President Trump's Proposed Budget on Immigration

Alexander J. Segal's picture

On March 16, 2017, President Donald Trump's Budget Amendment for Fiscal Year (FY) 2017 [PDF version] and Budget Blueprint for FY 2018 [PDF version] were delivered to Congress. The Budget Amendment for FY 2017 contains budget proposals from the Trump Administration. It is important to note, however, that budget proposals from the President are only requests to Congress. Ultimately, it is the responsibility of Congress to determine the contents of the budget and pass a budget into law for the president's signature.

On the same day that the budget was released, the Department of Homeland Security (DHS) put out a press release titled “Administration's Fiscal Years 207 Budget Amendment and 2018 Budget Requests Advance DHS Operations” [link].

In the news release, the DHS explains that the FY 2017 Budget Amendment “includes $3 billion for the [DHS] to implement Executive Orders that strengthen border security, enhance enforcement of immigration laws, and ensure public safety in communities across the United States” [see article]. Likewise, the DHS states that the FY 2018 Budget Blueprint “requests $44.1 billion in discretionary budget authority for DHS, a $2.8 billion or 6.8 percent increase from the FY 2017 Continuing Resolution level.” We discussed Congress's passing of a continuing resolution to fund the government last December in terms of its impact on the immigration laws [see blog].

The DHS notes some of the specific ways that the President's proposed Budget Amendment and Budget Blueprint implicate its immigration enforcement efforts:

Funds hiring of 500 new United States Customs and Border Protection (CBP) Border Patrol Agents, 1,000 new United States Immigration and Customs Enforcement (ICE) ICE enforcement personnel, and associated support staff.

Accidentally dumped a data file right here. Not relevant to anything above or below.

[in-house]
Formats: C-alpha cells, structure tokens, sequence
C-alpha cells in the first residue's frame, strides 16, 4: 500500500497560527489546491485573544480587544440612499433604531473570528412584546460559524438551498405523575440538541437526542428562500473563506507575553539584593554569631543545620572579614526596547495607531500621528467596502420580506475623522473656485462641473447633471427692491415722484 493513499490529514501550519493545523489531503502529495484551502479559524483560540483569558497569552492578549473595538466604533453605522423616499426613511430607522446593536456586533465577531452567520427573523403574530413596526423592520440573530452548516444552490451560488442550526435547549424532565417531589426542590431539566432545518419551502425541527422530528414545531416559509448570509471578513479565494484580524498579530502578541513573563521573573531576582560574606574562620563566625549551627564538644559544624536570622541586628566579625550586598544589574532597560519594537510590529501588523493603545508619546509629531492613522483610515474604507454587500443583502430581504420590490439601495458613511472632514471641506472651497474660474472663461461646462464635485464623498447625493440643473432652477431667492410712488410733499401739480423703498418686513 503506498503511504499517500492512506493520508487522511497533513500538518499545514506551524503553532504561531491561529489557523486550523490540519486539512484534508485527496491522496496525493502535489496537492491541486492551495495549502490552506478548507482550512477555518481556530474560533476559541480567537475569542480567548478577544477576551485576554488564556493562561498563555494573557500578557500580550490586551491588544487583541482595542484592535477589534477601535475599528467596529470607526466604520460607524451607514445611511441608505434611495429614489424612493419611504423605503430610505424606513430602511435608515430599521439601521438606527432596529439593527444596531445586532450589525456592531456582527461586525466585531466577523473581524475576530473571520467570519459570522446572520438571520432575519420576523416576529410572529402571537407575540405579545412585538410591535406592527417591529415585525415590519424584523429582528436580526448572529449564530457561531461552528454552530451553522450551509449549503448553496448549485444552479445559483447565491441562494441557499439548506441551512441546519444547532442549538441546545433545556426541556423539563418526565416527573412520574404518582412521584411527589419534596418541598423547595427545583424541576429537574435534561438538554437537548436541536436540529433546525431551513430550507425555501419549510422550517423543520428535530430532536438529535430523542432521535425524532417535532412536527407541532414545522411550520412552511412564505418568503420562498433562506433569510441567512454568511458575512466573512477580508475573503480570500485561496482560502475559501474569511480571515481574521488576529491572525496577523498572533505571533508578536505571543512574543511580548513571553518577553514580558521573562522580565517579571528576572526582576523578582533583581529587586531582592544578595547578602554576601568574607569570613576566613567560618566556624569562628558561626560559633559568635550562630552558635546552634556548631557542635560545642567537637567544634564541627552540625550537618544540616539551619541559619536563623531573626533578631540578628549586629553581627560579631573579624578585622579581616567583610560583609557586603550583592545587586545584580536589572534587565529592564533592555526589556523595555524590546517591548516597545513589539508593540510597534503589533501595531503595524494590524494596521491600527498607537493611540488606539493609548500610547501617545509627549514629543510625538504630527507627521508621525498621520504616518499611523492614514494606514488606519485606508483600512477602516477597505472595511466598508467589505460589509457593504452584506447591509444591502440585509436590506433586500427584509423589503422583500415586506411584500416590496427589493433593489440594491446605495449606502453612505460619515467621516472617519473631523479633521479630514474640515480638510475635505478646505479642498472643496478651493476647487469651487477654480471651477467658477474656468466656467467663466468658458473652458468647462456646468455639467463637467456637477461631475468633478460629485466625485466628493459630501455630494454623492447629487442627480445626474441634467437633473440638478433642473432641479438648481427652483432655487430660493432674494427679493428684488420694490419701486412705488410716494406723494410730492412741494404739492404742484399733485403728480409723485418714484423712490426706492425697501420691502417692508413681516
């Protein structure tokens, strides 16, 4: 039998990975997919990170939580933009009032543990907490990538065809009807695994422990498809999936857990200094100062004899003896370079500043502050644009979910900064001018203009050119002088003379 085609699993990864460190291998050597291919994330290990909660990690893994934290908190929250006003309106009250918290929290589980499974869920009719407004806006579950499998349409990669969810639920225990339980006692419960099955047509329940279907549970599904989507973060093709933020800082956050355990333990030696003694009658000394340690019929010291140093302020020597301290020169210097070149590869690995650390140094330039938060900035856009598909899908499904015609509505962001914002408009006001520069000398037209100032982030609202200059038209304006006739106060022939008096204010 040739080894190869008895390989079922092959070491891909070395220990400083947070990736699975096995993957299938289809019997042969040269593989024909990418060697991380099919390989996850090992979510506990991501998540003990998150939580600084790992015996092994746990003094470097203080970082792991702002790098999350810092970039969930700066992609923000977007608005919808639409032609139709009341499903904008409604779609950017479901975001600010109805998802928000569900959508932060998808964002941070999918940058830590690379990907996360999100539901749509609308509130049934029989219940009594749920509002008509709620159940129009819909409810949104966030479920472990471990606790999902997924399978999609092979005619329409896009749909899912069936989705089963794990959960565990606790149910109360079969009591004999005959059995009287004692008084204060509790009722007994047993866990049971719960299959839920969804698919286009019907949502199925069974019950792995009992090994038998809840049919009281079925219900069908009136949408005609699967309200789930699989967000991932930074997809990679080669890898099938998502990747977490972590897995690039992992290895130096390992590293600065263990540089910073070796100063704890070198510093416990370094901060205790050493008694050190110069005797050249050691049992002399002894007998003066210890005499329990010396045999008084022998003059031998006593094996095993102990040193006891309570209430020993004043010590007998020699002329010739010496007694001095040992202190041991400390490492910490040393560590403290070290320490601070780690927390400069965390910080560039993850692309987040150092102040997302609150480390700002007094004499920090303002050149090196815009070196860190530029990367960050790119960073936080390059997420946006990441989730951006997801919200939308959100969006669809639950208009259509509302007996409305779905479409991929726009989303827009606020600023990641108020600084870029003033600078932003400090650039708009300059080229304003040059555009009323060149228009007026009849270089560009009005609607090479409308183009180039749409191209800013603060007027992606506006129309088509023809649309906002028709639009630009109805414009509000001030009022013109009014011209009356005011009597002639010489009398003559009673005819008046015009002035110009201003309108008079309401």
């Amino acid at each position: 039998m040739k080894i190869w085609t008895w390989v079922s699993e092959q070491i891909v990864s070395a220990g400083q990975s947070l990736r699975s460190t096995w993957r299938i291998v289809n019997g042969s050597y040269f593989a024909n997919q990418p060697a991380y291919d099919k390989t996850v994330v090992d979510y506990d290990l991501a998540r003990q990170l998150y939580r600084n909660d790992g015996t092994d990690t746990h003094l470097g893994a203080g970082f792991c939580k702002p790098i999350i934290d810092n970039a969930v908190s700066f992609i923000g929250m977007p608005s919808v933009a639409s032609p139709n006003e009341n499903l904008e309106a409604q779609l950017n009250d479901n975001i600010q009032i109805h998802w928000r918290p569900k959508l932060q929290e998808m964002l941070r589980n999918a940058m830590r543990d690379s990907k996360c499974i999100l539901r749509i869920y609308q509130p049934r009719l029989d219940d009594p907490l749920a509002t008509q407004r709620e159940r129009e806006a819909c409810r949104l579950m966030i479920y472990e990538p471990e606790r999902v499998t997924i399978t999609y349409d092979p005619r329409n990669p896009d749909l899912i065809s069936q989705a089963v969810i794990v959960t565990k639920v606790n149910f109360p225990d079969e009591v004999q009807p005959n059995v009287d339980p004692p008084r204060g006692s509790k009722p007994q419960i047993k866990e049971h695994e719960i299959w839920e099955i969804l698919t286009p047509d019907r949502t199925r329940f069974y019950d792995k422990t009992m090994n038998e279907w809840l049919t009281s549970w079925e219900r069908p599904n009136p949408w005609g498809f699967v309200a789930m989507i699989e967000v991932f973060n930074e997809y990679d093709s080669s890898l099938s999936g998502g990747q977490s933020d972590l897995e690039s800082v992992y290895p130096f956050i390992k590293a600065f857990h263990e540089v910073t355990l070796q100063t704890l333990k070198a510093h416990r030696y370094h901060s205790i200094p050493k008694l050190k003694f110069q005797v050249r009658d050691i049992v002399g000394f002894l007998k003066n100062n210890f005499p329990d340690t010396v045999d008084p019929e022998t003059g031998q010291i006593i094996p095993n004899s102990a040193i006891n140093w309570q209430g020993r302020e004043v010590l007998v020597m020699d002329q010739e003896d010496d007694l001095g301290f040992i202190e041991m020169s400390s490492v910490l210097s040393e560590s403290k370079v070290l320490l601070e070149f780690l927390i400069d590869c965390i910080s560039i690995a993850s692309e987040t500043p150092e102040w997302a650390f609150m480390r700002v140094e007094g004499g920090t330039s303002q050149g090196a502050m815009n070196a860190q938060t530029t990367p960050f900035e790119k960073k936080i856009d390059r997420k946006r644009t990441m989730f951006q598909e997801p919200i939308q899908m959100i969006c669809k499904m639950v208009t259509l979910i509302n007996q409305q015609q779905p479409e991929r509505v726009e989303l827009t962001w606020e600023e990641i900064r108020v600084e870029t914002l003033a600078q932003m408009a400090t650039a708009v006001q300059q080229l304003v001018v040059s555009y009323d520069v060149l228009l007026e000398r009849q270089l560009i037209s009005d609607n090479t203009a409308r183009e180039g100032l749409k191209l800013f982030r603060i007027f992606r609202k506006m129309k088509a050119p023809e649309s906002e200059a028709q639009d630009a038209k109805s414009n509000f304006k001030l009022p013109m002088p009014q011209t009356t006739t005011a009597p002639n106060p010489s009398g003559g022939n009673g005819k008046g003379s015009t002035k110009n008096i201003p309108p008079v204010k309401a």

Provides an investment of $2.6 billion “for high priority tactical infrastructure and border security technology, including funding to continue planning, designing, and constructing a border wall.”
Increases funding by 1.5 billion from the 2017 Annualized Continuing Resolution level “to expand detention, transportation, and removal of illegal immigrants.”
“Invests $15 million to begin implementation of mandatory nationwide use of the E-Verify Program.”

In a statement, the Secretary of Homeland Security, John F. Kelly, praised the proposed budget. Secretary Kelly stated: “The president's budget requests demonstrate a renewed focus on supporting the hard work of the men and women of the Department of Homeland Security.”

However, a report published in the Washington Times by Stephen Dinan suggests that the proposed budget increases for immigration enforcement activities may not be as dramatic as they appear at first glance.1 Firstly, the report notes that with regard to the proposed funding for a border wall, the Director of the Office of Management and Budget, Mick Mulvaney, described the $2.6 billion requested as merely a “a start on the program.” Furthermore, the article notes that the ICE and CBP have not yet created plans to meet the hiring targets set forth in President Trump's recent Executive Orders on border security and interior enforcement, and that members of both parties in Congress “are waiting for more details.” Specifically, it notes that “[t]he Border Patrol is already struggling in hiring and is down more than 1,700 agents from the level Congress has demanded.”

The Washington Times article also notes a couple of immigration-related provisions of the budget that are not addressed in the DHS press release. The 2018 budget proposes funds that would “pay for 75 more immigration judges, 100 more prosecutors to handle immigration cases[,] and 40 deputy U.S. Marshals to help transport illegal immigrants.”

Congress seldom passes budgets that are in strict accord with the budgetary requests of the White House. For this reason, budget proposals from the White House should be looked at as more of s a statement of priorities than an actual budget proposal. In that sense, President Trump's budget proposals for the DHS reflect a clear desire to increase its capacity to enforce all of the provisions of the Immigration and Nationality Act (INA) related to the removal of aliens in the United States illegally and immigration detention. The amount of funding that is ultimately provided by Congress will go a long way toward determining how successful President Trump will be in meeting his immigration enforcement goals.

We will post updates on the website as the budget process moves forward over the next month.


  1. Dinan, Stephen. “Budget too small for big promises on immigrants.” The Washington Times. March 17, 2017.
President Trump's Proposed Budget on Immigration